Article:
Deion Branch doesn’t have the wheels that he used to, but his smarts, knowledge of the system and great working relationship with the quarterback should be enough to keep him in Foxboro for another year. The 33-year-old, who probably played more than he should have last season because of Chad Ochocinco‘s inadequacies, will still have a role in this passing game. And while shouldn’t have the same sort of production he had last year, there will be at least three occasions in 2012 where he comes up with a big play based solely on his background with Brady.
The acclimation process between Tom Brady and the new receivers should be a little easier than it was for No. 85 last season. You figure that with Gaffney and Stallworth already having spent time in the New England offense, the getting-to-know-you timetable should be minimal. As for Lloyd, he was asked this spring if he believes the Patriots system would be a difficult one to pick up. He responded with a quick, one-word answer: ‘No.’ OK then.
Can Wes Welker ignore the noise? No Patriots’ player has had a more eventful six-month stretch than Welker. He had 122 catches last year, but ended the 2011 season glassy-eyed and teary after failing to come up with a Brady pass that would have likely closed out the Giants in the Super Bowl. Since that game, he’s been hit with the franchise tag, signed his tender, gone back and forth with the franchise about his contract, gotten married, endorsed adult diapers and revealed the most remarkable story involving Larry Izzo you will ever hear. He starts the 2012 season under the microscope — without a long-term deal, there will be speculation that he’s starting his final year in New England. However, Welker’s track record indicates that he should be able to block out the distractions and focus on the task at hand. Provided he stays healthy, look for another 100-plus catch season from the slot machine.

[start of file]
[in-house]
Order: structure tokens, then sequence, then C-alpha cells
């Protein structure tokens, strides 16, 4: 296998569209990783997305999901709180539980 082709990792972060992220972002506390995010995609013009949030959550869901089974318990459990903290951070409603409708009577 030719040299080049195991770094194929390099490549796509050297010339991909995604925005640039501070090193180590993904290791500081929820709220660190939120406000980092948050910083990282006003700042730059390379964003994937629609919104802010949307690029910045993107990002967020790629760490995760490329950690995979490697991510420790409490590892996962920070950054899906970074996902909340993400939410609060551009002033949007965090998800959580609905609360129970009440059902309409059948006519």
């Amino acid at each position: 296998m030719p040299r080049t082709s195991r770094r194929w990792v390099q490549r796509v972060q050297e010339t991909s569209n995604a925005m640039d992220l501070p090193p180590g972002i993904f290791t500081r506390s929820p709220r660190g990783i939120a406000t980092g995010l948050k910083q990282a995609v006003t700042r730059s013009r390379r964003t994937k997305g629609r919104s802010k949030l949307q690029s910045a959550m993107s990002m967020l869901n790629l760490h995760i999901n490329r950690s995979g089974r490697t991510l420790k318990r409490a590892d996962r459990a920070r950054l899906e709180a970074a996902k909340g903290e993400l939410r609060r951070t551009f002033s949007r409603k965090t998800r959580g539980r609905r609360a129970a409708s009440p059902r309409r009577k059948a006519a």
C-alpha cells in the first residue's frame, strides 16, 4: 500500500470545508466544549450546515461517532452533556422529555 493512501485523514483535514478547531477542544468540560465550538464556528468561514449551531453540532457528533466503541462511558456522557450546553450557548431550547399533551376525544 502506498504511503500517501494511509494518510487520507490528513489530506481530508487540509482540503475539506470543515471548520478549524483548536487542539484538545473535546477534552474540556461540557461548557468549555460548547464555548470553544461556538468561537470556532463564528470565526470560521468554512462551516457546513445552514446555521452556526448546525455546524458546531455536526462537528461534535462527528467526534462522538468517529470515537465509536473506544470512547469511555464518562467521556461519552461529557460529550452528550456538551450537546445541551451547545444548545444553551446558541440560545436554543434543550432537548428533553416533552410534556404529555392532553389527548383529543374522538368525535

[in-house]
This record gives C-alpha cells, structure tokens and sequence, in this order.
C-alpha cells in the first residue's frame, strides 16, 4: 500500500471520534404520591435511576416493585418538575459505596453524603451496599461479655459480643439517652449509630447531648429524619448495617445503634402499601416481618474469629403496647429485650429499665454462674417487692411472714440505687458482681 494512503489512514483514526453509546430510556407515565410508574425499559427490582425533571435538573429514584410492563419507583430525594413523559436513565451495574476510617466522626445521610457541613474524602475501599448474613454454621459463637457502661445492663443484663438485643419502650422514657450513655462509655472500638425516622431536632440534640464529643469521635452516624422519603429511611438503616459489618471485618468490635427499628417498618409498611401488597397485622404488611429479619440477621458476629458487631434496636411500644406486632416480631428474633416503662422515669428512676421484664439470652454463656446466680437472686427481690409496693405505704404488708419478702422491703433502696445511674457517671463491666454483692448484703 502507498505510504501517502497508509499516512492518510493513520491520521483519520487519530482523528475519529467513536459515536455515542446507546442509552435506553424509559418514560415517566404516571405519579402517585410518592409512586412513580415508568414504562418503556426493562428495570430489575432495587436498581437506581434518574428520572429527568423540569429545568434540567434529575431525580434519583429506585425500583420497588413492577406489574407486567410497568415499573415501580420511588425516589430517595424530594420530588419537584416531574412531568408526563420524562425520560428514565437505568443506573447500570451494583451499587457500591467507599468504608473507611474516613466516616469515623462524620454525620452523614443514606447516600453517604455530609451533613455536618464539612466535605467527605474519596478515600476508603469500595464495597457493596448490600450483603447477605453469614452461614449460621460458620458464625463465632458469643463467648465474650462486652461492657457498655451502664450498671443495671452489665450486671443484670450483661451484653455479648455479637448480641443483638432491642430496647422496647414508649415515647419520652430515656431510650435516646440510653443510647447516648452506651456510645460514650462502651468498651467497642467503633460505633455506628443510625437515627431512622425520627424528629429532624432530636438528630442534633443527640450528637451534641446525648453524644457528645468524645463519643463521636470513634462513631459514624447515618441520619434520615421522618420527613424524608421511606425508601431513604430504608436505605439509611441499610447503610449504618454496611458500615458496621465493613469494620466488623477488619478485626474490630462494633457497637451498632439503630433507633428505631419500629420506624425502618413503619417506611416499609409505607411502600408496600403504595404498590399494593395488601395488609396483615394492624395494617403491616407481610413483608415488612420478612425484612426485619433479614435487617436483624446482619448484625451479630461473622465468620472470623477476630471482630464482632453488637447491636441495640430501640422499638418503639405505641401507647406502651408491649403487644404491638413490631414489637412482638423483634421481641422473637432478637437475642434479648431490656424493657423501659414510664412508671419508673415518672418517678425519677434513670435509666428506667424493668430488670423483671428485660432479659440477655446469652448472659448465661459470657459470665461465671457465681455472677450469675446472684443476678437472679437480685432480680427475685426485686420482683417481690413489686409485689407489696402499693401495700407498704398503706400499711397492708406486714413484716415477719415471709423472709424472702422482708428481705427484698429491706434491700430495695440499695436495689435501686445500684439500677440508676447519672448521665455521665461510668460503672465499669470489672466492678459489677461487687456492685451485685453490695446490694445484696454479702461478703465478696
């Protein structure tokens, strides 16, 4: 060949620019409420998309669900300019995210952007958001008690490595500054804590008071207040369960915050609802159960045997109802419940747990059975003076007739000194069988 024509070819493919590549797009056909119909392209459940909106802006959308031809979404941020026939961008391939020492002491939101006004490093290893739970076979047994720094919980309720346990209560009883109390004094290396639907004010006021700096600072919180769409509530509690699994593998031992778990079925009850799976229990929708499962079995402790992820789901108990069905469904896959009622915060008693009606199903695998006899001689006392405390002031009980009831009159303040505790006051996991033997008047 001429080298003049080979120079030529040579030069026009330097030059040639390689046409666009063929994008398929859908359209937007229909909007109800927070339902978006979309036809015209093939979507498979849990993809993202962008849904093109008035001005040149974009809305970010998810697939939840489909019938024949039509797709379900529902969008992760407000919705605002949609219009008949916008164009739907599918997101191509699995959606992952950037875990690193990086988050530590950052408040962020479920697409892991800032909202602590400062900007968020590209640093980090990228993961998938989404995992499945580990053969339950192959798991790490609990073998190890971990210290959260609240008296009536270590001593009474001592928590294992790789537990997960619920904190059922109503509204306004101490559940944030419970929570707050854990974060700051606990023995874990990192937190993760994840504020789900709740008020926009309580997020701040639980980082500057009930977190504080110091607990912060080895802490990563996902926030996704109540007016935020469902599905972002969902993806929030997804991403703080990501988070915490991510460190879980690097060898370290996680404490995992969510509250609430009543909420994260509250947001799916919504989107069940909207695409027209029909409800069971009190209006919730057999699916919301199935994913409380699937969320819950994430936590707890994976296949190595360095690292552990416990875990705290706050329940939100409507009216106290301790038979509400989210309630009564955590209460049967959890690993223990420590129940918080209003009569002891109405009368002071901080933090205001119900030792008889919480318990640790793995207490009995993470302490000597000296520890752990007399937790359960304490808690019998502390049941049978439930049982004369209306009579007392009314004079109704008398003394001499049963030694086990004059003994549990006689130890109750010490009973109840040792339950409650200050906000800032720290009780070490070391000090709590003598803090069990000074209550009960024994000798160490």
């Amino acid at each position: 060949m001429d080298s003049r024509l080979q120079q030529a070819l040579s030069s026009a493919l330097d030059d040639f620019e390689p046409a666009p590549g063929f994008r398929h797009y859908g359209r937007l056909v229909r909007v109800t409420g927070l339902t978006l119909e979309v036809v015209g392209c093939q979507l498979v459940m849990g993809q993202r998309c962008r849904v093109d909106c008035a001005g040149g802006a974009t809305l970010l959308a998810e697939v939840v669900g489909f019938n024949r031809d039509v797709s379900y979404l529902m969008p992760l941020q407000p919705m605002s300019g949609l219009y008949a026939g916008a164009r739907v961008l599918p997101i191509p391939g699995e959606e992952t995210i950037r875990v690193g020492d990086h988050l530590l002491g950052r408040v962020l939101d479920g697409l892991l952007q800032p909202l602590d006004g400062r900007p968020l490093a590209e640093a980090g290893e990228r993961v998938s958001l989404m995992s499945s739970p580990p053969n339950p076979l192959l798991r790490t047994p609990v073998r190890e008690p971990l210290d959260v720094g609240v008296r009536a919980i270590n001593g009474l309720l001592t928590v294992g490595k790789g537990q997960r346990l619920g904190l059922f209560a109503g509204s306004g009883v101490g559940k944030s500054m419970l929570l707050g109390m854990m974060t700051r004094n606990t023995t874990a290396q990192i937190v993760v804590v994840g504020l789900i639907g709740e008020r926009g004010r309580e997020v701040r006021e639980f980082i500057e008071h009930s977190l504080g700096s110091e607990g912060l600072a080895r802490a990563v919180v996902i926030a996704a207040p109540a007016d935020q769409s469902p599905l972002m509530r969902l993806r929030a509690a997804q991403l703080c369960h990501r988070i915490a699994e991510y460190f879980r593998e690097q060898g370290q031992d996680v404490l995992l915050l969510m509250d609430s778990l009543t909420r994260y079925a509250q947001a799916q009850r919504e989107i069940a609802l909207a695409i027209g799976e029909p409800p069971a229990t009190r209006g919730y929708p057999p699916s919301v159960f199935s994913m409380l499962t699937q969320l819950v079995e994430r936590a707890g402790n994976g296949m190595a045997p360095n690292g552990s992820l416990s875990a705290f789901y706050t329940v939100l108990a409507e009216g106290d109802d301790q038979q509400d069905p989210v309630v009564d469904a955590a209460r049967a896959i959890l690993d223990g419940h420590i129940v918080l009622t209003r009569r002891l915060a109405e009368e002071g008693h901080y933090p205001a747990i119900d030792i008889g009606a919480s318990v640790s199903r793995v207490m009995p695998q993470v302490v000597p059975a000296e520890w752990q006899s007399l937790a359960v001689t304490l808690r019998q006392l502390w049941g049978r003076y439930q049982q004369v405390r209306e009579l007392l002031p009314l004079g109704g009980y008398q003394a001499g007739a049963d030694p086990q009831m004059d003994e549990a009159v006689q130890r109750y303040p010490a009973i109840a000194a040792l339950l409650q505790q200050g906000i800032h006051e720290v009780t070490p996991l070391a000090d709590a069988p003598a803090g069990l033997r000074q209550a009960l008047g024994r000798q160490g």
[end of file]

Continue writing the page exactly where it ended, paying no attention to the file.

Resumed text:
How many wide receivers can one team carry? Right now, it looks like six or seven, depending on what they want to do with Donte Stallworth: Lloyd, Welker, Gaffney, Edelman, Slater and Branch, with Ebert, Davis and Holley all practice squad possibilities. To his credit, Stallworth spent time this spring working as a returner on special teams, ostensibly to try and increase his overall value to the team. But right now, he would appear to face an uphill battle in a fight for a roster spot.
Why has this team had trouble developing young wide receivers? It’s more of a big picture question (perhaps best answered another day), but when you’re talking about wide receivers, it’s worth mentioning once again that the Patriots haven’t been able to develop a young wide receiver since the Deion Branch/David Givens combo nearly 10 years ago. Since then, they’ve relied on imports like Welker, Moss, Gaffney and Lloyd … and Ochocinco, Galloway and Donald Hayes. The veterans have been good enough to keep the passing game humming — and maybe the Patriots have found something with their younger receivers Ebert, Davis and Holley — but for a team that’s enjoyed so much success in player development in so many other areas (they turn JAGs into starting offensive linemen on an annual basis), it’s an odd anomaly.